Each terrific outfit needs a great color palette, which explains precisely why brushing up in your colour pairing skills ought to be at the top of your to-do list if you think you could use a bit of assistance from the color section. The great thing is that a major portion of what makes one color pairing better than another is right down to easy technique and a few basic principles of aesthetics, i.e. things you can learn. This is the area where colour concept comes from.
In this post I’ll provide you a quick intro to each of these and also show you a lot of examples for how to use three of the most crucial color formulas/rules to build outfits (geometric, complementary and similar). As usual, I want to put out my small disclaimer here that, just like many other theories and methods, you absolutely do not need to stick to the rules of this concept to the correspondence to be able to construct fantastic outfits. Use color concept as a starting point to collect fresh suggestions for colour combos and tweak your present go-to looks, but do not feel as if you have to apply everything in this informative article.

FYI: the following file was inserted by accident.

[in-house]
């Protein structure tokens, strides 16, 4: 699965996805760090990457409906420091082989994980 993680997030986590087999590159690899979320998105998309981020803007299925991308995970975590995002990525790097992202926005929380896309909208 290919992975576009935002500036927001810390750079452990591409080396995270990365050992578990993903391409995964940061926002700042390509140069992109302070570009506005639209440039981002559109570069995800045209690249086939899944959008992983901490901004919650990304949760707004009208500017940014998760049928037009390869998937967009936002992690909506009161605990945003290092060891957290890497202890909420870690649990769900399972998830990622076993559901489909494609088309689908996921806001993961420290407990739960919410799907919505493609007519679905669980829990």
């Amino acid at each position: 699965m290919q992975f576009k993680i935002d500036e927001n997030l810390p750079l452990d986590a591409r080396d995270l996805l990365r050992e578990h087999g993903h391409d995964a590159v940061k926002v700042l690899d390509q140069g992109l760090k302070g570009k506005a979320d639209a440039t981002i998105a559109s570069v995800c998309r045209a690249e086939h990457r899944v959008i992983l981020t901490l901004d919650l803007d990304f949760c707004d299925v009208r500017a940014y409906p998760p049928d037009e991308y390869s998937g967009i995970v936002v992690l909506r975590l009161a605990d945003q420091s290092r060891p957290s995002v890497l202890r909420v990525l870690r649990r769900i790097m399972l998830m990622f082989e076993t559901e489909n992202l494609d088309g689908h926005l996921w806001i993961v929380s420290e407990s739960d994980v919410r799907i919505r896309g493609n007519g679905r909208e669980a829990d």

A great way to better your colour matching skills would be to play around with a few formulas (also known as “colour rules”) for compatible colour palettes that color theorists (yes, that is a thing) have recognized as universally attractive. The three I will explain in this post are the monochromatic, both the complementary and the analogues color rule (more on these below). But first: let’s take a minute to pinpoint exactly what these formulas have in common, which means that you are able to utilize that knowledge to go outside and build your own distinct colour palettes, without the support of a formula.
Contrast is what gives a palette visual allure, what makes it interesting. Cohesion is what makes it resemble a “theme” of shades, as opposed to a random combination and also prevents the colors from clashing. Both comparison and cohesion are made by varying the hue, saturation and brightness amounts of every colour in the palette. However, how do you produce a palette that’s both contrasting AND cohesive? You choose colours that are extremely different to one another in two (or sometimes just 1) of these three colour possessions, whether this is the colour, the saturation and/or the brightness level, but keep another property almost constant for all colours in the palette. That you almost constant property is crucial because no matter how daring or contrasting another properties are across the colors, it is what provides the palette a cohesive overall texture.